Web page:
The Progression of a Take Home Final

Before receiving the exam: Complacency - I don't need to outline and cram as much because I will have soooo much extra time to organize and review the material most pertinent to the issues posed on the exam itself.

Receiving the exam: Skipping a beat - You get that gut reaction of nerves, and the reality sets in that the clock has just begun.

The first read: Holy $@*t! - I don't know any of that material, I better starting learning this subject (of course now that the semester is over).

Several hours later: Realization - oh no, I'm not going to be able to learn all of this, I better start typing some of the stuff I know.

Several more hours go by: Panic - I have used the alloted amount of time suggested for the entire exam on the first half of the first question. The typing quickens

The next day: Comparison - How many hours is everybody else dedicating to this? Maybe I should have woken up earlier?

The final push: I don't care any more. I just want to finish it, because this is not my only exam, in fact its only worth 2 stinking credits!


$4 Corn

This ARTICLE on the current rise in the price of Corn (to $4/bushel), which I stumbled upon in my local coffee shop, is well worth the read. I found it particularly interesting as it brings together many of my interests - the environment, agriculture, farming, domestic food production, alternative energies, government subsidies, food security/safety, and the corporate intersection of all of this.

For a tease of the article:
Four-dollar corn. The price probably doesn't mean much to many Fortune readers, certainly not the city slickers who wouldn't know a combine from a planter. But in farm country, $4 corn is more than a big deal. It's a phenomenon. "It's the center of conversation in the center of the country," says Elizabeth Hund, head of agricultural lending for U.S. Bancorp.

In the span of just eight months, the price of the U.S.'s most important crop - our biggest agricultural export as well as the staple feed for our livestock - has doubled from $2, about where it had been stuck since the late 1990s, to $4 a bushel. The cause is soaring demand from ethanol plants, which bought 2.2 billion bushels last year, 34% more than in 2005. Previous price spikes were short-lived and usually caused by drought, but the futures market thinks this rally has legs.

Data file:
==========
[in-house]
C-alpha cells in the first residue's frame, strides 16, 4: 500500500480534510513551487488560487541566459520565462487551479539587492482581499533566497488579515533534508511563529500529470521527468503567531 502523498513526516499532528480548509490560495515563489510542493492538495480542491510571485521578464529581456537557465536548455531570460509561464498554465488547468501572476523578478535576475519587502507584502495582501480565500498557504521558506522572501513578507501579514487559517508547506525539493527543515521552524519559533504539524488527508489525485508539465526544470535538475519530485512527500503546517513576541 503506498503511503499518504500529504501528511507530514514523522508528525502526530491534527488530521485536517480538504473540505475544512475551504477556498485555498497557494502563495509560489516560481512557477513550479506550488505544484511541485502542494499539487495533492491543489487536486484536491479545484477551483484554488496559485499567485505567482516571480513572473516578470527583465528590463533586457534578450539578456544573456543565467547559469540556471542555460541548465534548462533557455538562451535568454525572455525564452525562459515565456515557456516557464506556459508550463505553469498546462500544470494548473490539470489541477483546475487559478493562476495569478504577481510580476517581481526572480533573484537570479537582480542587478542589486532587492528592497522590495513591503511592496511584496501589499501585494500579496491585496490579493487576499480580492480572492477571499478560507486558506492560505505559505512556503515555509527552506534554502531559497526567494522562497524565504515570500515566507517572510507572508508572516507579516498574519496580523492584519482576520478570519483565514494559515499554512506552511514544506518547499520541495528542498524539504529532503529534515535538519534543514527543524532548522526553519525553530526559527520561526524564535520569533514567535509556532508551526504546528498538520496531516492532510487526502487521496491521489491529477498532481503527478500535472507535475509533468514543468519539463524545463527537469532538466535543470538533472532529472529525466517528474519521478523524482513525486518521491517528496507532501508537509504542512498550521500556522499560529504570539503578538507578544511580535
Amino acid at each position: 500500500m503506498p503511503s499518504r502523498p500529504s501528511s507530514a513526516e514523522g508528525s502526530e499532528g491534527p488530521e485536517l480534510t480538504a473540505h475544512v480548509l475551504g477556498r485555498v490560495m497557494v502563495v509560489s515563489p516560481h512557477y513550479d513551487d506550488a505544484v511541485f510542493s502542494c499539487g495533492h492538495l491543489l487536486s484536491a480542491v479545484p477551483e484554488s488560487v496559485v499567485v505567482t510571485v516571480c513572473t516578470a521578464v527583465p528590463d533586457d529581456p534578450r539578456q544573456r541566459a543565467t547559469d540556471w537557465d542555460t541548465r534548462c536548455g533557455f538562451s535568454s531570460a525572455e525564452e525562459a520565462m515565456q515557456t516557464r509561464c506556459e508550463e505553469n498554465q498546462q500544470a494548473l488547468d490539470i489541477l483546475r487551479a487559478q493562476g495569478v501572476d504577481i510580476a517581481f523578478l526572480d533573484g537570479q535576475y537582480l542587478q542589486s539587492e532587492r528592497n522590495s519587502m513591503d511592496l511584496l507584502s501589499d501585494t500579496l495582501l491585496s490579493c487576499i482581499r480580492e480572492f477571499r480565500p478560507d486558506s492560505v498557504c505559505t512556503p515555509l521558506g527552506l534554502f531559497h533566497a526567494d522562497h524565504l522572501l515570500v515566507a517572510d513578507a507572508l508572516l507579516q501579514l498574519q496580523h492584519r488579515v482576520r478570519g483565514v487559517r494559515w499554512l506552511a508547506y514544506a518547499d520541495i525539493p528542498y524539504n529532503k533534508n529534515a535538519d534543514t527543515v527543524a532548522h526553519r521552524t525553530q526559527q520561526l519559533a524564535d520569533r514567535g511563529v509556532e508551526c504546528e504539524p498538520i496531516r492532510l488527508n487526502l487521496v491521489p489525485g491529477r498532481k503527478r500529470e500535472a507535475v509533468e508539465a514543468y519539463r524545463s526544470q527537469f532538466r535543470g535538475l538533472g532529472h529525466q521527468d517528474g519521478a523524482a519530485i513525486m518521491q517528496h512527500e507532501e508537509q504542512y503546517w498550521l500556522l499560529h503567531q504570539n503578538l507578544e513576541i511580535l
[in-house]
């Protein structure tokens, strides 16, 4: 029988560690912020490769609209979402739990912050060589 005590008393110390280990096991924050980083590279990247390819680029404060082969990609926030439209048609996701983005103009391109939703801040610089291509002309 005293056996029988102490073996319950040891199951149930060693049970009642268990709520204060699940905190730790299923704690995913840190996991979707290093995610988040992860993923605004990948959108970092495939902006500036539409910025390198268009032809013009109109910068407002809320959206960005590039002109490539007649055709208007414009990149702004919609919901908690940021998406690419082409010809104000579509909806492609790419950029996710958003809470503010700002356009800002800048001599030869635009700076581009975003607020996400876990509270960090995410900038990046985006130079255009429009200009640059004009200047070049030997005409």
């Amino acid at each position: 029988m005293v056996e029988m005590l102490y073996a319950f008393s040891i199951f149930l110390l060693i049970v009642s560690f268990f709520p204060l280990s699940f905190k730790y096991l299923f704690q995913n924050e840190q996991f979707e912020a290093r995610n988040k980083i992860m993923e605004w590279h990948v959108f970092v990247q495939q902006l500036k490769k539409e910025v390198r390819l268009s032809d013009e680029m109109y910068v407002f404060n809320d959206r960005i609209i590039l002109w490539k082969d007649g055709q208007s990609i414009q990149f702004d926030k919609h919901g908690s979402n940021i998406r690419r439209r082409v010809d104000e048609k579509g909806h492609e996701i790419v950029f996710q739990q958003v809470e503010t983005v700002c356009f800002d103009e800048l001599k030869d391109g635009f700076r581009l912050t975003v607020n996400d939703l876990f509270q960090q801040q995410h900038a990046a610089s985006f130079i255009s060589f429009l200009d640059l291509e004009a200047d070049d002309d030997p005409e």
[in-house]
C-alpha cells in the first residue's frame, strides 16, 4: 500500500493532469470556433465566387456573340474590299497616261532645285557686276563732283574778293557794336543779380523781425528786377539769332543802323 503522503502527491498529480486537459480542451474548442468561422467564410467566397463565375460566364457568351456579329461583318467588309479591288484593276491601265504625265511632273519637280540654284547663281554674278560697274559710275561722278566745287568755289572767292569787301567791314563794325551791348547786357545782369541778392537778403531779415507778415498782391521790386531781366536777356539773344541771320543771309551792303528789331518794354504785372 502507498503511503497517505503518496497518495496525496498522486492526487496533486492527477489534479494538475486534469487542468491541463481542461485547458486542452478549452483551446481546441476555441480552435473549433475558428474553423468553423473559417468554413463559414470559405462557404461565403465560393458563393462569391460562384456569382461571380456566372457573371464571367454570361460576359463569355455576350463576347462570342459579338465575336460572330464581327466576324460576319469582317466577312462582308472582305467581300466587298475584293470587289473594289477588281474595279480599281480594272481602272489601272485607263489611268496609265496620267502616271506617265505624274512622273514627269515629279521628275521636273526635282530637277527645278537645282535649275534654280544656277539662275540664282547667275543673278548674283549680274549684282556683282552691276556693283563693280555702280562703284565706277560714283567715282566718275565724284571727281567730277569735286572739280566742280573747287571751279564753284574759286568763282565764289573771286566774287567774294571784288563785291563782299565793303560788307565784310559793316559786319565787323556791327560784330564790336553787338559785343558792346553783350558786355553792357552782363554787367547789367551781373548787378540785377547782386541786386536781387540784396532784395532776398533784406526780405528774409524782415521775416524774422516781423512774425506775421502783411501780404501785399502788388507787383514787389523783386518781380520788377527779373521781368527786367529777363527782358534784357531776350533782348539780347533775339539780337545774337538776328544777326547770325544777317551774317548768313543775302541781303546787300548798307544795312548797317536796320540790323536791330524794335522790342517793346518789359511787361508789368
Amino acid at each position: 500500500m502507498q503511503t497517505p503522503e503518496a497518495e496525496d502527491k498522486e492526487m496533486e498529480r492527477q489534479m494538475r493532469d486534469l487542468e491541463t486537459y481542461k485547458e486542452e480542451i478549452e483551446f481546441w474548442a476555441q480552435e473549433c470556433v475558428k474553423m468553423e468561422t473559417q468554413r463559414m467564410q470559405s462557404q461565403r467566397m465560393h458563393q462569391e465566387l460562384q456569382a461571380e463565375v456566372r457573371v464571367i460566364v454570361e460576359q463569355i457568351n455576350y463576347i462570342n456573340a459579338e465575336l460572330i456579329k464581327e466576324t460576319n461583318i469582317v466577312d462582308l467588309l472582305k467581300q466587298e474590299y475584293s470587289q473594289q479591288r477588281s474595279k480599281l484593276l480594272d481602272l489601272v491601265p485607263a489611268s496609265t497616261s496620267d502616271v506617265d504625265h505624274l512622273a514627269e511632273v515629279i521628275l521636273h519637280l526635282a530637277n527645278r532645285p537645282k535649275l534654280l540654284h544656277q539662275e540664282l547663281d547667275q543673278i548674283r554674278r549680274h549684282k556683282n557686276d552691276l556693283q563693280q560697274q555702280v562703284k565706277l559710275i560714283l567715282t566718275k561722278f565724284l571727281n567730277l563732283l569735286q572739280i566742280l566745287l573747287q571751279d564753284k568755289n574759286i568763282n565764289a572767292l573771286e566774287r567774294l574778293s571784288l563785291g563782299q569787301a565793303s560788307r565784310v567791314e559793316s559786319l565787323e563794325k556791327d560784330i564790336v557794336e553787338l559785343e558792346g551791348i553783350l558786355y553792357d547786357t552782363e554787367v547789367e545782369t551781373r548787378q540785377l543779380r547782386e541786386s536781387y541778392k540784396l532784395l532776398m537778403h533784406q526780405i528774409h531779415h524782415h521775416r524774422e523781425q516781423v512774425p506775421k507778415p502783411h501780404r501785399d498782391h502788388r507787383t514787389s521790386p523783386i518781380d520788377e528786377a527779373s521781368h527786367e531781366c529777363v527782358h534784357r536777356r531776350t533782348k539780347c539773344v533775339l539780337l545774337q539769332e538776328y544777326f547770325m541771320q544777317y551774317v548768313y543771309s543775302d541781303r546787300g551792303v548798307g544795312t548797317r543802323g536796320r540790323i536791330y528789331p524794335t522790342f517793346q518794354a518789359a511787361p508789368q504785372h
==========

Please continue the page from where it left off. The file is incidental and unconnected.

May 2008 corn recently traded at $4.20 a bushel, while December 2010 futures were at $3.74. This means farmers can lock in terrific prices not just for the 2007 crop but for the three after that as well.

Problem is, what's good for farmers - and even better for the companies selling them tractors, seeds, and fertilizer - has started to roil other parts of the economy. The feed costs of cattlemen and hog farmers have skyrocketed. Ethanol producers have seen their profits slashed. Food companies are being squeezed and are starting to pass along higher costs to consumers. (This isn't just a U.S. problem: Mexico is in an uproar over soaring tortilla costs.)

I know people have been quick to point out that this is the hidden evil of alternative fuels, but I don't see it quite that way. This goes to the whole Free Market argument ... when the true cost of farming is realized, the cost of subsidized livestock feed and exported crops will be balanced out my local economies demanding the most efficient use for the resource. Read on to realize just how complicated this issue may become.


Take a moment

Take a moment & READ THIS. Then take another moment.



I need to hear some simple

Its been awhile ... and maybe that is why I need to hear some simple so badly. Say what?!

From Patagonia's new in-house blog, THE CLEANEST LINE, I love that name and its underlying meaning by the way ...
Fifteen year-olds scare me to death. I’ve never been cool, and 15 was when my nerdiness fleshed out in all its glorious fullness. And now, the great karmic card dealer has dealt me this hand: I’ll be living with a whole posse of them in the Tetons for the next three weeks.
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This crew—all boys—is LOUD; all loud voices, noisy bodies, clamorous movements. They come from loud places where they have to struggle to hear and to be heard.
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Just trust me on this one, you need to read IT, your gonna love IT, so just click IT.